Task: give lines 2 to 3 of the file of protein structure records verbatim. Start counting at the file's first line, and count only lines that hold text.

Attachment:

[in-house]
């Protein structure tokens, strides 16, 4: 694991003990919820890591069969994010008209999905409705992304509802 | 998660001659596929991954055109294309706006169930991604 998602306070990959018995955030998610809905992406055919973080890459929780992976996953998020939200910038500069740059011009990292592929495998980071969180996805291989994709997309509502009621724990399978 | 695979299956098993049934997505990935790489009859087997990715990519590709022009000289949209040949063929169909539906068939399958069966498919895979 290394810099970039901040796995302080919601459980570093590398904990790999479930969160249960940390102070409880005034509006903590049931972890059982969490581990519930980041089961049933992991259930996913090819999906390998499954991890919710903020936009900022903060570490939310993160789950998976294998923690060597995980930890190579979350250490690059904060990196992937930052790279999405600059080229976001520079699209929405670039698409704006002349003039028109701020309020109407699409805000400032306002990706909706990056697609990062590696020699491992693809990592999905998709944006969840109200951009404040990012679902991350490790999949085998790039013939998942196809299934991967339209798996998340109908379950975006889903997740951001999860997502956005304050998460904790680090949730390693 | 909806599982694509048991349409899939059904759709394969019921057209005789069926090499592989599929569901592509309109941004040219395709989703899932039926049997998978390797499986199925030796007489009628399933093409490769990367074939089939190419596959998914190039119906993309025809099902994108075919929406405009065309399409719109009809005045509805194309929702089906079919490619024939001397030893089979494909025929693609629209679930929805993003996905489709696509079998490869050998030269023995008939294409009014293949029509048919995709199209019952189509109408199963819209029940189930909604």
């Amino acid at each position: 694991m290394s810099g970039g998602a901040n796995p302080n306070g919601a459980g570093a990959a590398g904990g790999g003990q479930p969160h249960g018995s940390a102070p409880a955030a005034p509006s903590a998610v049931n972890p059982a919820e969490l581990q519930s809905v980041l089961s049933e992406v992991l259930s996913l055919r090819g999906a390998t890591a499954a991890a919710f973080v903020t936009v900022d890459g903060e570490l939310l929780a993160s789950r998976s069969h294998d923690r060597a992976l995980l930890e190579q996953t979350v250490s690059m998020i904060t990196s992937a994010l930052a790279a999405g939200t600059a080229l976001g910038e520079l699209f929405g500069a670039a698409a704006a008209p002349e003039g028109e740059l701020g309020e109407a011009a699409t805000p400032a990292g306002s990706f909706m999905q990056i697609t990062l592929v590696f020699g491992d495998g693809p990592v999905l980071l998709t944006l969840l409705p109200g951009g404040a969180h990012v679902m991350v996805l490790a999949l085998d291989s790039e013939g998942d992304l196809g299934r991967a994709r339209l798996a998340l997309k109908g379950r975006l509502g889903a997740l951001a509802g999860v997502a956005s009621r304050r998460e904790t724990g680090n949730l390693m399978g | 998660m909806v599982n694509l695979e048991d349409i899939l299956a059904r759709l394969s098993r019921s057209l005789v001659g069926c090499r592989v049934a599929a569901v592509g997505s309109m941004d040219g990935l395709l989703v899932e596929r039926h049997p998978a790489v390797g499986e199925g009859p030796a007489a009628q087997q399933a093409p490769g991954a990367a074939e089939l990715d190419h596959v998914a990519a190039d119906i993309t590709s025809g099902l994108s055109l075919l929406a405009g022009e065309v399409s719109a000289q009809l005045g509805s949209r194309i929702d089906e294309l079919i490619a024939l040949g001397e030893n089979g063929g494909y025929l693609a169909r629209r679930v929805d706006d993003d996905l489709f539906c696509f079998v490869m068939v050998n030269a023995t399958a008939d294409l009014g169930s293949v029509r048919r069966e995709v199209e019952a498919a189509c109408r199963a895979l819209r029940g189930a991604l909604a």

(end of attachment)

């Protein structure tokens, strides 16, 4: 694991003990919820890591069969994010008209999905409705992304509802 | 998660001659596929991954055109294309706006169930991604 998602306070990959018995955030998610809905992406055919973080890459929780992976996953998020939200910038500069740059011009990292592929495998980071969180996805291989994709997309509502009621724990399978 | 695979299956098993049934997505990935790489009859087997990715990519590709022009000289949209040949063929169909539906068939399958069966498919895979 290394810099970039901040796995302080919601459980570093590398904990790999479930969160249960940390102070409880005034509006903590049931972890059982969490581990519930980041089961049933992991259930996913090819999906390998499954991890919710903020936009900022903060570490939310993160789950998976294998923690060597995980930890190579979350250490690059904060990196992937930052790279999405600059080229976001520079699209929405670039698409704006002349003039028109701020309020109407699409805000400032306002990706909706990056697609990062590696020699491992693809990592999905998709944006969840109200951009404040990012679902991350490790999949085998790039013939998942196809299934991967339209798996998340109908379950975006889903997740951001999860997502956005304050998460904790680090949730390693 | 909806599982694509048991349409899939059904759709394969019921057209005789069926090499592989599929569901592509309109941004040219395709989703899932039926049997998978390797499986199925030796007489009628399933093409490769990367074939089939190419596959998914190039119906993309025809099902994108075919929406405009065309399409719109009809005045509805194309929702089906079919490619024939001397030893089979494909025929693609629209679930929805993003996905489709696509079998490869050998030269023995008939294409009014293949029509048919995709199209019952189509109408199963819209029940189930909604």
């Amino acid at each position: 694991m290394s810099g970039g998602a901040n796995p302080n306070g919601a459980g570093a990959a590398g904990g790999g003990q479930p969160h249960g018995s940390a102070p409880a955030a005034p509006s903590a998610v049931n972890p059982a919820e969490l581990q519930s809905v980041l089961s049933e992406v992991l259930s996913l055919r090819g999906a390998t890591a499954a991890a919710f973080v903020t936009v900022d890459g903060e570490l939310l929780a993160s789950r998976s069969h294998d923690r060597a992976l995980l930890e190579q996953t979350v250490s690059m998020i904060t990196s992937a994010l930052a790279a999405g939200t600059a080229l976001g910038e520079l699209f929405g500069a670039a698409a704006a008209p002349e003039g028109e740059l701020g309020e109407a011009a699409t805000p400032a990292g306002s990706f909706m999905q990056i697609t990062l592929v590696f020699g491992d495998g693809p990592v999905l980071l998709t944006l969840l409705p109200g951009g404040a969180h990012v679902m991350v996805l490790a999949l085998d291989s790039e013939g998942d992304l196809g299934r991967a994709r339209l798996a998340l997309k109908g379950r975006l509502g889903a997740l951001a509802g999860v997502a956005s009621r304050r998460e904790t724990g680090n949730l390693m399978g | 998660m909806v599982n694509l695979e048991d349409i899939l299956a059904r759709l394969s098993r019921s057209l005789v001659g069926c090499r592989v049934a599929a569901v592509g997505s309109m941004d040219g990935l395709l989703v899932e596929r039926h049997p998978a790489v390797g499986e199925g009859p030796a007489a009628q087997q399933a093409p490769g991954a990367a074939e089939l990715d190419h596959v998914a990519a190039d119906i993309t590709s025809g099902l994108s055109l075919l929406a405009g022009e065309v399409s719109a000289q009809l005045g509805s949209r194309i929702d089906e294309l079919i490619a024939l040949g001397e030893n089979g063929g494909y025929l693609a169909r629209r679930v929805d706006d993003d996905l489709f539906c696509f079998v490869m068939v050998n030269a023995t399958a008939d294409l009014g169930s293949v029509r048919r069966e995709v199209e019952a498919a189509c109408r199963a895979l819209r029940g189930a991604l909604a």